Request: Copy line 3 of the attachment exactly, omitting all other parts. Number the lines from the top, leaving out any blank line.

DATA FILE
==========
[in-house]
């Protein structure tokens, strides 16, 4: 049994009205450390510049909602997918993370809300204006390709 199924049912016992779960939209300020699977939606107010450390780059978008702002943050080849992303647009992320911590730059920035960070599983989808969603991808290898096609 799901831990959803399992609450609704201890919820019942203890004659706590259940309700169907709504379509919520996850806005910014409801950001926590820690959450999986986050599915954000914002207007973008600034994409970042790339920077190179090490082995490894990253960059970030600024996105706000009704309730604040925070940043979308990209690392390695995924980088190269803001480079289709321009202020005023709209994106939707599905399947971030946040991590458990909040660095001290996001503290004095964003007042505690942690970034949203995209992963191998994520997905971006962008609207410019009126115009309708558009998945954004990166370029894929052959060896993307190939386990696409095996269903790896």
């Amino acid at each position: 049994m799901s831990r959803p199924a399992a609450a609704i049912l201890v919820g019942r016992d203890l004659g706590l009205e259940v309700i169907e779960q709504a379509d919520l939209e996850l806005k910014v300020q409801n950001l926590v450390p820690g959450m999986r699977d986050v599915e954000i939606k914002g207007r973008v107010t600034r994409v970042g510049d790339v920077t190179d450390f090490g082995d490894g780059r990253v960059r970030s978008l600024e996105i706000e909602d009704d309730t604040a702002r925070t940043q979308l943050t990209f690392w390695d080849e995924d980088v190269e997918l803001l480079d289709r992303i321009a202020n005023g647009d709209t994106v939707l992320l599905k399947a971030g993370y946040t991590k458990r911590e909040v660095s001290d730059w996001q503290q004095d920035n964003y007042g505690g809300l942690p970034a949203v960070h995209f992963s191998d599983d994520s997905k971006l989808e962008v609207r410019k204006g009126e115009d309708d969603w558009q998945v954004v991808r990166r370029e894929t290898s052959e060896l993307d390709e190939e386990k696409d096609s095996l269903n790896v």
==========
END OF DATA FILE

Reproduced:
């Amino acid at each position: 049994m799901s831990r959803p199924a399992a609450a609704i049912l201890v919820g019942r016992d203890l004659g706590l009205e259940v309700i169907e779960q709504a379509d919520l939209e996850l806005k910014v300020q409801n950001l926590v450390p820690g959450m999986r699977d986050v599915e954000i939606k914002g207007r973008v107010t600034r994409v970042g510049d790339v920077t190179d450390f090490g082995d490894g780059r990253v960059r970030s978008l600024e996105i706000e909602d009704d309730t604040a702002r925070t940043q979308l943050t990209f690392w390695d080849e995924d980088v190269e997918l803001l480079d289709r992303i321009a202020n005023g647009d709209t994106v939707l992320l599905k399947a971030g993370y946040t991590k458990r911590e909040v660095s001290d730059w996001q503290q004095d920035n964003y007042g505690g809300l942690p970034a949203v960070h995209f992963s191998d599983d994520s997905k971006l989808e962008v609207r410019k204006g009126e115009d309708d969603w558009q998945v954004v991808r990166r370029e894929t290898s052959e060896l993307d390709e190939e386990k696409d096609s095996l269903n790896v």